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The Pandemic Case for the Two-Day Workweek

The ongoing national nightmare makes it clear that we need to disentangle work from basic needs like health care and housing—and then do way, way less of it.

Ian MacNicol/Getty Images

It’s not like you really need data to confirm that things are bad right now—being alive and awake should take care of that—but the latest reports do support the general thesis: Coronavirus infections are spiking yet again, violence stalks Tuesday’s election, 22.7 million people remain unemployed, and the Senate has once again casually abandoned a second stimulus bill. The onset of longer nights and drearier weather, The Washington Post noted last week, also means that seasonal affective disorder has begun to collide with so-called pandemic fatigue and other mental health issues exacerbated by the social isolation of lockdown, which have been exacerbated by the failed political response to the pandemic. Worse still, because the mounting psychological distress is so much a product of external factors, we’re even running up against the limits of therapy itself. As The Cut’s Katie Heaney recently wrote, “How does texting with a therapist address the problems of overwork or a total lack of child care?”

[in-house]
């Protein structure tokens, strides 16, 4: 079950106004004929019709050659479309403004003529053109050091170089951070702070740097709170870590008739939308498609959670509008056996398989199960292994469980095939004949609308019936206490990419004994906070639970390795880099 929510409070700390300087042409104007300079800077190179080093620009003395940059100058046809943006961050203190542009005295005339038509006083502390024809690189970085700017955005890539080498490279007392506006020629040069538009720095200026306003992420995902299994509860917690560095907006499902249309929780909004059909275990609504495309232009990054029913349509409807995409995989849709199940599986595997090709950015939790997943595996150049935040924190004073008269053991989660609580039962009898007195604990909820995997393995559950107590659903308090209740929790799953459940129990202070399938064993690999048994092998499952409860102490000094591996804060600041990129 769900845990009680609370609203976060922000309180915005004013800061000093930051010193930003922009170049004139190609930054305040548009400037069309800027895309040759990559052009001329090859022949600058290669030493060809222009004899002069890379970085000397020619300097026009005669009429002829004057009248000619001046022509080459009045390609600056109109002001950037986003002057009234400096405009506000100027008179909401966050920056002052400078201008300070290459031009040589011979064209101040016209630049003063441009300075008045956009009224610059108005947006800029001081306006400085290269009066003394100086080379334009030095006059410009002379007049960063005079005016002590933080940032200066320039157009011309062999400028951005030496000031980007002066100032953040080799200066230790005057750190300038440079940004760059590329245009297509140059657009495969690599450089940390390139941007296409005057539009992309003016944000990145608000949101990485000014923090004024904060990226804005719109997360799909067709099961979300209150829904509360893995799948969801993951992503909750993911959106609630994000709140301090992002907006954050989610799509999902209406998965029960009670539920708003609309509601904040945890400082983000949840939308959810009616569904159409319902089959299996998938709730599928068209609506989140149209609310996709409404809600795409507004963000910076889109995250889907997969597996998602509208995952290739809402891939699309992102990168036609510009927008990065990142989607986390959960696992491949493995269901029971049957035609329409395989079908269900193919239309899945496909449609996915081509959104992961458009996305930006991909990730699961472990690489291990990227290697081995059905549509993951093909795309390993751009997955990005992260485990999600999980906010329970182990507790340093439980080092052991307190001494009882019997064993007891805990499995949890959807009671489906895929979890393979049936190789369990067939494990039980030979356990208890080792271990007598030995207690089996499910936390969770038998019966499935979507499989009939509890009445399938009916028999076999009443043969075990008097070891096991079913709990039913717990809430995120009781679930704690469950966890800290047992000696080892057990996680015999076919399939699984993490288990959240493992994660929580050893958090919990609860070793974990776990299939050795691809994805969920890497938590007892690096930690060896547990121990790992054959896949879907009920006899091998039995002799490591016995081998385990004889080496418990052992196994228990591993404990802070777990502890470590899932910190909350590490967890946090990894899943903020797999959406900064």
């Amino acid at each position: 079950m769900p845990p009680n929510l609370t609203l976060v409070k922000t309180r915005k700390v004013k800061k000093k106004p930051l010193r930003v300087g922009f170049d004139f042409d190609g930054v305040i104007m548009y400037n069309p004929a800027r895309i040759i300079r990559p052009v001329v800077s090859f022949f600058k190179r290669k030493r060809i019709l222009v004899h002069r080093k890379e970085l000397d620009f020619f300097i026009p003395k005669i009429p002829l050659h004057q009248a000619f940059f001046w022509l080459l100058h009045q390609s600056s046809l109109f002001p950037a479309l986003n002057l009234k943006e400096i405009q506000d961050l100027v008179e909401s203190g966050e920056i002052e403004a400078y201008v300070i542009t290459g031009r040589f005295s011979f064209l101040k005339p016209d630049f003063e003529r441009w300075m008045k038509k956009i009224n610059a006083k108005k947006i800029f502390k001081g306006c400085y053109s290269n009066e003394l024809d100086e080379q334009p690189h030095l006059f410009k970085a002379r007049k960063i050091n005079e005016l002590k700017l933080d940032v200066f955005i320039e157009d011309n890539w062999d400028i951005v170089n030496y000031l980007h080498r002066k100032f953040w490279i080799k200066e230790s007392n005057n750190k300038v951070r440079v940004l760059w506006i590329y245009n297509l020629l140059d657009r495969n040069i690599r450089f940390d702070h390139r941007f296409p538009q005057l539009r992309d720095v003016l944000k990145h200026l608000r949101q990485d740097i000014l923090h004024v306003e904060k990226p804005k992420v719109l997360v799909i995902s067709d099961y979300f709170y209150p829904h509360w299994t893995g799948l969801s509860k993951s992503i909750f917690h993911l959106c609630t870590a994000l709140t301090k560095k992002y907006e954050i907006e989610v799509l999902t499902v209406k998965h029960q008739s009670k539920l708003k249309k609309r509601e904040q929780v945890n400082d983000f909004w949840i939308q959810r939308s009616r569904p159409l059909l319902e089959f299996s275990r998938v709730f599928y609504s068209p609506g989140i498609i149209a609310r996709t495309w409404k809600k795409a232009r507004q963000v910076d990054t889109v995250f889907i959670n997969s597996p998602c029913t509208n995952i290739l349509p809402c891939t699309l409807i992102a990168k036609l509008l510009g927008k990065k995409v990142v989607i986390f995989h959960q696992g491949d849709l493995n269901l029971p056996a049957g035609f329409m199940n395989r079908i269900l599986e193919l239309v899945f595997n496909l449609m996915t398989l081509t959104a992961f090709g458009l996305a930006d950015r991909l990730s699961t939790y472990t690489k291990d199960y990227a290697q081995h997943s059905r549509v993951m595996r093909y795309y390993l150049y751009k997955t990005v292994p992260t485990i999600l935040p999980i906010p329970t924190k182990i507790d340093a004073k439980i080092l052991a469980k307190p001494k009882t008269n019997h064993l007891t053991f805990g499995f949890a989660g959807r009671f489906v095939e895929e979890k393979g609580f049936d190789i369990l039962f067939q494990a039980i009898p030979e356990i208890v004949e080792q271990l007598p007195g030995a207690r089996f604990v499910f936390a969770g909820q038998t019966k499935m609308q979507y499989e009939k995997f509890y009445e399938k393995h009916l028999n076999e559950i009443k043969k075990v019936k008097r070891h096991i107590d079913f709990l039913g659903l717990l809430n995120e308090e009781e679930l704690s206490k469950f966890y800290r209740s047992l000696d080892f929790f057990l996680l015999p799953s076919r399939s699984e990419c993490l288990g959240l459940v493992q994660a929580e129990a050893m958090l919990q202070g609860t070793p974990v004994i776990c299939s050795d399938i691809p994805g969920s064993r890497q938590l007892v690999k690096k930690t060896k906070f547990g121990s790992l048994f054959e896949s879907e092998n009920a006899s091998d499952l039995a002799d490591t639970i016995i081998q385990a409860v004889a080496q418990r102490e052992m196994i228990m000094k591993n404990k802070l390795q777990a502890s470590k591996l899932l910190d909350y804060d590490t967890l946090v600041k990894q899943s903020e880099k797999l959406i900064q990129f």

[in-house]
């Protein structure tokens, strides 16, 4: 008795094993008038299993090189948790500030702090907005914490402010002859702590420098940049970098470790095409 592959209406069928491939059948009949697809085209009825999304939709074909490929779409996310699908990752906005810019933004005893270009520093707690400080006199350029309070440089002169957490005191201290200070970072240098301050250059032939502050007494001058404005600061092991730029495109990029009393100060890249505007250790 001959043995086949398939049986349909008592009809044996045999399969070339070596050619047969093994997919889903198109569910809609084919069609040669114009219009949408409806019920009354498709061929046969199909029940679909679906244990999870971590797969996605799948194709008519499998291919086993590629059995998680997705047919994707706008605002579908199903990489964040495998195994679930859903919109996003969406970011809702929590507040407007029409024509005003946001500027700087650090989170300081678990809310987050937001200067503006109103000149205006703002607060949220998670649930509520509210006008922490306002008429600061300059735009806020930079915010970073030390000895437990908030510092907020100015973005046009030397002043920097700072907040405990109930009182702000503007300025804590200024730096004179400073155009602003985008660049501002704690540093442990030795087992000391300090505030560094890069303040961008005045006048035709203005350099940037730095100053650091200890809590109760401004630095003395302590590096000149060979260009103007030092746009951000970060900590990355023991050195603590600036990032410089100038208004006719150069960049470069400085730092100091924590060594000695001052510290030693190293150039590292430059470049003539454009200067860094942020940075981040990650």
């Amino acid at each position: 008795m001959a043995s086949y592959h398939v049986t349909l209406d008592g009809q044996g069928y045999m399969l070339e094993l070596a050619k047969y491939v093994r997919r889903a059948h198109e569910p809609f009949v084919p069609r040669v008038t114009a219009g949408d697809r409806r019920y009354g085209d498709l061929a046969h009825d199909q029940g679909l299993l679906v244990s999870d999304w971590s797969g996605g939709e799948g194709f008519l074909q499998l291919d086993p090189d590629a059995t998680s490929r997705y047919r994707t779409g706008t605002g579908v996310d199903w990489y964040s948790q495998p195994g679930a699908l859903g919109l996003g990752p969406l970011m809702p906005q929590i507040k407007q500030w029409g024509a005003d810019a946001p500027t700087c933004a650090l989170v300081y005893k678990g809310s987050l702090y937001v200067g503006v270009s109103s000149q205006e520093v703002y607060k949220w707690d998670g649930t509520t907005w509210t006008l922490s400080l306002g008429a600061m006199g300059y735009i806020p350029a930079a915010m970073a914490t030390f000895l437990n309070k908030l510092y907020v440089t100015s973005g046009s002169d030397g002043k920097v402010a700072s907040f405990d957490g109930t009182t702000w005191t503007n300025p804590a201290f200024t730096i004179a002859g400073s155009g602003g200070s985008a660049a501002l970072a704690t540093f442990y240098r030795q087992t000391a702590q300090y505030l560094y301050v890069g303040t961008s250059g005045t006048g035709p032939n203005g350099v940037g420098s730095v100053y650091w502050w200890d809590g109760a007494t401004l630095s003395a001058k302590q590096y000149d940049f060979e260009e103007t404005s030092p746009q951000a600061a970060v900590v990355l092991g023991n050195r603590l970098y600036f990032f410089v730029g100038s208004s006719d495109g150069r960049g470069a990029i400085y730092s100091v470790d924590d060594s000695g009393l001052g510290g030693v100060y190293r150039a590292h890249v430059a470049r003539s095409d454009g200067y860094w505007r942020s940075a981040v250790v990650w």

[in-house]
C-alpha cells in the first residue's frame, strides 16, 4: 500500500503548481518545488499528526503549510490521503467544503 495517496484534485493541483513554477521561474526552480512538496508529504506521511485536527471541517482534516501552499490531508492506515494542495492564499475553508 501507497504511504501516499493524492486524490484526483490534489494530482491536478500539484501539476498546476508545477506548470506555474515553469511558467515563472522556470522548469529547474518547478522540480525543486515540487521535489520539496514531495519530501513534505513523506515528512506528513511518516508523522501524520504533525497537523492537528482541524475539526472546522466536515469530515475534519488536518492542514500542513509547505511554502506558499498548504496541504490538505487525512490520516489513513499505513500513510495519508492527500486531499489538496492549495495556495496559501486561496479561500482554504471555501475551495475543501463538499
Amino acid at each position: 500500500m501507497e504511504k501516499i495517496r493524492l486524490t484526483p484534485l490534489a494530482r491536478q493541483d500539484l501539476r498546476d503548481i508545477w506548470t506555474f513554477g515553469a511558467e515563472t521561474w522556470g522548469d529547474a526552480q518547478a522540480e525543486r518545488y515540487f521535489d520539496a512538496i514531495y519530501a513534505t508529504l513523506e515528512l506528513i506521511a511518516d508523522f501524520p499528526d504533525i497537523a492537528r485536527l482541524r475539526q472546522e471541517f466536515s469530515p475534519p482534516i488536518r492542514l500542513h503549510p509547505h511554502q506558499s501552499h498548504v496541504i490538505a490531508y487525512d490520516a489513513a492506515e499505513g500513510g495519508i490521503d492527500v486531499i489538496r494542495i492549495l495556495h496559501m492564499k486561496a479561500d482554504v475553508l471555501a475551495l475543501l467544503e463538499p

Which is to say that if you’re like everyone else who’s now patiently waiting to emerge from this waking nightmare, it’s probably the case that you don’t feel much like being at work this week. Or perhaps you’re one of the tens of millions of people who were laid off, and are now in the ridiculous position of gamely trying to find a new job during a still-active pandemic and wondering why, in the richest country in the world, so much of our basic material safety net is entirely contingent on our jobs. In any case, the current punishing brew of the unfolding mental health crisis; widespread unemployment; and rapidly increasing burnout for frontline workers, caregivers, and others suggests that it’s time for a radical reorganization of work. Right about now, we all need a two-day workweek.

In 1930, John Maynard Keynes famously speculated that his grandchildren might only work 15 hours per week—which, spread across consecutive 7.5-hour workdays, amounts to a two-day workweek—thanks to technological advances and consequent increases in productivity and efficiency. Of course, nearly a century since his prediction, it seems only like wishful thinking. According to sociologist Jamie McCallum, Americans’ work hours have in fact increased, on the whole, since the 1970s. Much of today’s overwork is driven by part-time hours and unpredictable scheduling within the low-wage sector, a practice that forces workers to cobble together a living from multiple unstable jobs, as well as spend more and more time looking for work, traveling between jobs, or preparing for their next shift. “Overwork and underwork are both two sides of the same coin, with a shared feature of increasing stress and intensity, and people sometimes even experience them simultaneously,” McCallum told Jacobin last month.